WSJ Firing 50 Editors, Hiring 95 Reporters

David Kaplan reports on a big shake-up at Wall Street Journal:

WSJ is cutting 50 editorial positions as it moves to reform editing functions across print, online and mobile, according to a staff memo written by Robert Thomson, the News Corp (NYSE: NWS). paper’s managing editor. The Global News, Global Copy, Global Pagination, Monitor and the stand alone editing desks “will cease to exist” as the separation between those areas are taken down. The New York offices will be the central editing hub and most of the editorial operations in South Brunswick will be closed.

Peter Kafka points out that this “move has been telegraphed for many months.”

At his D Conference in late May, for instance, Murdoch expressed amazement that each piece of WSJ copy is touched by an average of 8.3 people before it gets into print: “That’s ridiculous”. That average is almost certainly going to shrink now.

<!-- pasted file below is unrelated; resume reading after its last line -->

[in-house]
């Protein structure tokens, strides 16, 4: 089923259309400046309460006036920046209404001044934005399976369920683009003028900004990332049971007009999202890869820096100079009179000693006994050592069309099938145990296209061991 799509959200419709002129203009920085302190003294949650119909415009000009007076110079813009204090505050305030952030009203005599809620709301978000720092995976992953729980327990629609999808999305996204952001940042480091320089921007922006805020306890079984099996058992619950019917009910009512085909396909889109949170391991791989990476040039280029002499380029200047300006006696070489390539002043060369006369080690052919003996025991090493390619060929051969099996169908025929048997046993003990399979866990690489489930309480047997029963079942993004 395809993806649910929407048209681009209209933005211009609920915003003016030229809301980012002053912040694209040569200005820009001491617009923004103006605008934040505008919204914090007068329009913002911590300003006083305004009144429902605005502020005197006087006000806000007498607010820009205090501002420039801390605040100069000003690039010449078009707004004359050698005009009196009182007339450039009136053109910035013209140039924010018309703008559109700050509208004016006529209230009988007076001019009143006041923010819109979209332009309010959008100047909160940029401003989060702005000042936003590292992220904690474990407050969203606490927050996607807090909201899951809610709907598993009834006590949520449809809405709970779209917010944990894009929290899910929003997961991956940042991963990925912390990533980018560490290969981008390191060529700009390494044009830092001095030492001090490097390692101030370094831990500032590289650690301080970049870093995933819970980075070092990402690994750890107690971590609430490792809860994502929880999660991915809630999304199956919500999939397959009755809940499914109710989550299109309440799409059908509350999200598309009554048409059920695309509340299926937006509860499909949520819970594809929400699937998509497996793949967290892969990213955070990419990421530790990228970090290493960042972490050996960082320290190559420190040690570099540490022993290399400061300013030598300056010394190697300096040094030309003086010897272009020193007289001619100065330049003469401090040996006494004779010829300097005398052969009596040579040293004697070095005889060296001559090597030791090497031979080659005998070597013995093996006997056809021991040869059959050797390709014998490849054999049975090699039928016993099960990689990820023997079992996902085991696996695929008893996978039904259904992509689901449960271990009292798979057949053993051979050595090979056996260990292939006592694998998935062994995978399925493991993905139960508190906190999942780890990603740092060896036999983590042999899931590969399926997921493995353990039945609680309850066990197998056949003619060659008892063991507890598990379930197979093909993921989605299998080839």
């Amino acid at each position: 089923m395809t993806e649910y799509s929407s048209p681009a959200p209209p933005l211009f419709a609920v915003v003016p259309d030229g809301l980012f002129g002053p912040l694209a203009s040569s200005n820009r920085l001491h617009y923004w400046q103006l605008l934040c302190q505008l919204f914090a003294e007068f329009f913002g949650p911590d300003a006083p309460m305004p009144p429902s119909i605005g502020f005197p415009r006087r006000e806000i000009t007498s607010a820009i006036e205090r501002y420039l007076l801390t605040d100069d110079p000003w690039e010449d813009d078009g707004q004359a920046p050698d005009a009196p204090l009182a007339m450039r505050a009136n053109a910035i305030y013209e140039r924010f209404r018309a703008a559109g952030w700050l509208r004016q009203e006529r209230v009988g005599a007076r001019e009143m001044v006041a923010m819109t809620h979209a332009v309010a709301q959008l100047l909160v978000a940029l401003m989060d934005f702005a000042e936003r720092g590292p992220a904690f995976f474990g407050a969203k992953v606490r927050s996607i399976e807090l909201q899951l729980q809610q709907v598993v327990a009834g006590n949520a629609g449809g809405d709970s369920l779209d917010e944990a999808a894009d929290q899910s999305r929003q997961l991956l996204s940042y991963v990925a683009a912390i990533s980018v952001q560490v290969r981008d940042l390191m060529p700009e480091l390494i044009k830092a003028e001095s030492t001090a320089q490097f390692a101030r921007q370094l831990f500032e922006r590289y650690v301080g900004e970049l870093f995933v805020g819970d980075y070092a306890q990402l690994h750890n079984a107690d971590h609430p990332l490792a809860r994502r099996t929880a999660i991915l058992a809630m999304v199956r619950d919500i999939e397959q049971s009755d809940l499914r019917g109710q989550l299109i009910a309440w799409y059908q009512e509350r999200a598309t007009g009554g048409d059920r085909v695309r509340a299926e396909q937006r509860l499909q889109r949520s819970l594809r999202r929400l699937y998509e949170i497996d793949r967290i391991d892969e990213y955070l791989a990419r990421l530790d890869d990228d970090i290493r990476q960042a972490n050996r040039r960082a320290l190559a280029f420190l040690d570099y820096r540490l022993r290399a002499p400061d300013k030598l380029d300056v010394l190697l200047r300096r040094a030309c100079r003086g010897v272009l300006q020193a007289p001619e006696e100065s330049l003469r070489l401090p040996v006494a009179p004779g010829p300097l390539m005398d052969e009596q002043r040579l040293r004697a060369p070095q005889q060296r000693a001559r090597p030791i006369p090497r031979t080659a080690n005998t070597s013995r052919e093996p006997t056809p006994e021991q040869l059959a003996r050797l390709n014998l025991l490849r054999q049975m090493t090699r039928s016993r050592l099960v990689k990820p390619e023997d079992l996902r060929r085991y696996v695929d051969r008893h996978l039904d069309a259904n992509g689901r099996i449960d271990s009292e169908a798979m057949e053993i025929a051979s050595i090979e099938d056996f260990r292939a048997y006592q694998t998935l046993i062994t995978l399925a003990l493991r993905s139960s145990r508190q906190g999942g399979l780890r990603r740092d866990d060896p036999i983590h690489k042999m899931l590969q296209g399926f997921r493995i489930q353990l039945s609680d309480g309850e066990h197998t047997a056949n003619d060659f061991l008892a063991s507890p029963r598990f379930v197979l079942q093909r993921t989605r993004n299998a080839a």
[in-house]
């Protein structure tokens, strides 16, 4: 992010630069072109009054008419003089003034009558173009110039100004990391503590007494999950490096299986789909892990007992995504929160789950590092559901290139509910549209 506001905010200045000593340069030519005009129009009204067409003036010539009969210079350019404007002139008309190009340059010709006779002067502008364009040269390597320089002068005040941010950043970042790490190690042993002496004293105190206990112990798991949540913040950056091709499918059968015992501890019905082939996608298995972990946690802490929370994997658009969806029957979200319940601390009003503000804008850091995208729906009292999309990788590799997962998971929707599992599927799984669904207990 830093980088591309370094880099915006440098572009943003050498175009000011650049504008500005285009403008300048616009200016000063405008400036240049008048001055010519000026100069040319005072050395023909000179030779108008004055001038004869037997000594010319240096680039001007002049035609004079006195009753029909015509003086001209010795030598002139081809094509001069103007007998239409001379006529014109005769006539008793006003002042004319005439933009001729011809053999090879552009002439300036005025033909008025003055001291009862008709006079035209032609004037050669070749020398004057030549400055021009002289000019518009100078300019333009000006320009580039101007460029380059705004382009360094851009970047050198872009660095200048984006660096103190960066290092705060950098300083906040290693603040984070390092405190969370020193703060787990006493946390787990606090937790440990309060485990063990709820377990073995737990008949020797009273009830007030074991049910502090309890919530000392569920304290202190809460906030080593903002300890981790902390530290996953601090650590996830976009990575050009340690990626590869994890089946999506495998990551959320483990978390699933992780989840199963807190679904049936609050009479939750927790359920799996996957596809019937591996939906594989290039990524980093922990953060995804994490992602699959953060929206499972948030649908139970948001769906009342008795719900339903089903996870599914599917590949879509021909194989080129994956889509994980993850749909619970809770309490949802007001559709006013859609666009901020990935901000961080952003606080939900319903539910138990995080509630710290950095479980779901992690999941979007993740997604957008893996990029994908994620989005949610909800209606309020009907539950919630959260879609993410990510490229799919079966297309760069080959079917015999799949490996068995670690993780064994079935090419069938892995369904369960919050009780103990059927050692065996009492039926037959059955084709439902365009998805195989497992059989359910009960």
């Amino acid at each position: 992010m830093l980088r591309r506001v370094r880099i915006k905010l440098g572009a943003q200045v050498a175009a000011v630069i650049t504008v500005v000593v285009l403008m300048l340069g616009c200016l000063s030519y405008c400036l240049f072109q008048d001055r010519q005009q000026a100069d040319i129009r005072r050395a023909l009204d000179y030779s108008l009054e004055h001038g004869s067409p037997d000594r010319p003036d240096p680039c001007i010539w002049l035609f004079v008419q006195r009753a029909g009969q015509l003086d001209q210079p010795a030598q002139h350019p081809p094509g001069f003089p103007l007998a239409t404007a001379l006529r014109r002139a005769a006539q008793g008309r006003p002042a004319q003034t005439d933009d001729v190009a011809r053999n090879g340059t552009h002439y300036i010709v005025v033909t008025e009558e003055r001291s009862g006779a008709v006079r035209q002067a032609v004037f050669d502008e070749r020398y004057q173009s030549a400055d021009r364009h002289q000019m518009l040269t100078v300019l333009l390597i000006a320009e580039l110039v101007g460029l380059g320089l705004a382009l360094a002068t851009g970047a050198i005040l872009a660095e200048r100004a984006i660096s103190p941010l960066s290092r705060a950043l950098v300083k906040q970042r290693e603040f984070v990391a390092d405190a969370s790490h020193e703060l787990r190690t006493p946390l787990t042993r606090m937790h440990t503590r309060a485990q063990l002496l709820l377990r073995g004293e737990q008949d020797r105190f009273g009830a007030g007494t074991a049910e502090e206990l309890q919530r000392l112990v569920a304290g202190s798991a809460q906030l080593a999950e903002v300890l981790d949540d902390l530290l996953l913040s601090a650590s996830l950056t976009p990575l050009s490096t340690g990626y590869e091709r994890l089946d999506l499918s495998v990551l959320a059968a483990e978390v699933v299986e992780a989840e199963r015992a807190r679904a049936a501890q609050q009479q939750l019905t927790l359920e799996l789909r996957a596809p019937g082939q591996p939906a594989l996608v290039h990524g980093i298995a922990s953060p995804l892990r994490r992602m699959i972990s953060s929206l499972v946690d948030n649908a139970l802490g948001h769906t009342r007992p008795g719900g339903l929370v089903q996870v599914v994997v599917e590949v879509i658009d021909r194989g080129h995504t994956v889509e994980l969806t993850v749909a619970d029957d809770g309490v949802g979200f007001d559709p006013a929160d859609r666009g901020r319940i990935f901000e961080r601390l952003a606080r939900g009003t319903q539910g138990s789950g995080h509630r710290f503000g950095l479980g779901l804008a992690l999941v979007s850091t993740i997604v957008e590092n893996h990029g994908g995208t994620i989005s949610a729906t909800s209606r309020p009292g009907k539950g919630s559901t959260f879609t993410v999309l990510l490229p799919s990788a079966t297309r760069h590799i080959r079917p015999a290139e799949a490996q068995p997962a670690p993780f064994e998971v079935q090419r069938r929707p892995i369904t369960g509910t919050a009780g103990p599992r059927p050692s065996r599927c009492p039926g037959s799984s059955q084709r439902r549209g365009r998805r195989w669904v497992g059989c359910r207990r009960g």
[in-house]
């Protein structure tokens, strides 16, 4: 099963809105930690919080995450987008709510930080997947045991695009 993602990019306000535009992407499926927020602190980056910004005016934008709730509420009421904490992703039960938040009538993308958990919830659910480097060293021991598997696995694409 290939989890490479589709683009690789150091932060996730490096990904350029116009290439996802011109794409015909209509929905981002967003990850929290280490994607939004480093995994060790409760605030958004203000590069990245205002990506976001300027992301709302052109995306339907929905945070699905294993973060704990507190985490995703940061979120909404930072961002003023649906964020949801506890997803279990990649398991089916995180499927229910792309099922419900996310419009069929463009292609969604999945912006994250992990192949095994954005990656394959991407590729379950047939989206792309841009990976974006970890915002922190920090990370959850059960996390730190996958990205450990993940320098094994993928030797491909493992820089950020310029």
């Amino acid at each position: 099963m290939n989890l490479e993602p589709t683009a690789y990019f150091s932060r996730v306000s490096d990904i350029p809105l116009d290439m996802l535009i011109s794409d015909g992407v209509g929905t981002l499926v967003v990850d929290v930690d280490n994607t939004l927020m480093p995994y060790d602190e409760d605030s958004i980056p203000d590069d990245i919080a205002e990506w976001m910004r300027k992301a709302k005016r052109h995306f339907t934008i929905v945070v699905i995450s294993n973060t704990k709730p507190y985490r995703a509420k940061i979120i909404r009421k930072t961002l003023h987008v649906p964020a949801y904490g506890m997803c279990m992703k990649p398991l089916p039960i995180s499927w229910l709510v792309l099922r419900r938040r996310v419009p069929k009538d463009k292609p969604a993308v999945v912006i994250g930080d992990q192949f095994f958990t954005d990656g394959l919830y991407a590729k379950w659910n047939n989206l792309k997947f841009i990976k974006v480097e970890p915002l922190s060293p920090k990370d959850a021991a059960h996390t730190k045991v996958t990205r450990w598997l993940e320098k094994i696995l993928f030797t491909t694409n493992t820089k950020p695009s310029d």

Indeed.  My boss is a former senior editor at the Journal and he speaks with reverence for the paper’s high editorial standards.   There’s something to be said for having layers of editors going through copy to improve the writing, ask the right questions, and generally provide seasoned input.  Maybe 8.3 hands are too many, though.

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James Joyner
About James Joyner
James Joyner is Professor and Department Head of Security Studies at Marine Corps University's Command and Staff College and a nonresident senior fellow at the Scowcroft Center for Strategy and Security at the Atlantic Council. He's a former Army officer and Desert Storm vet. Views expressed here are his own. Follow James on Twitter @DrJJoyner.


  1. Triumph says:

    Hiring reporters sounds promising. I let my WSJ subscription lapse last fall before Rupee took over. They have always had great reportage. Hopefully some of those editors being fired are at the op-ed desk–that section of the paper was essentially worthless.

    The main thing I miss from the WSJ is Eric Felten’s column on mixed drinks every Saturday. I hope he’s still around.

  2. Paul Barnes says:

    Man, I would hate to be the .3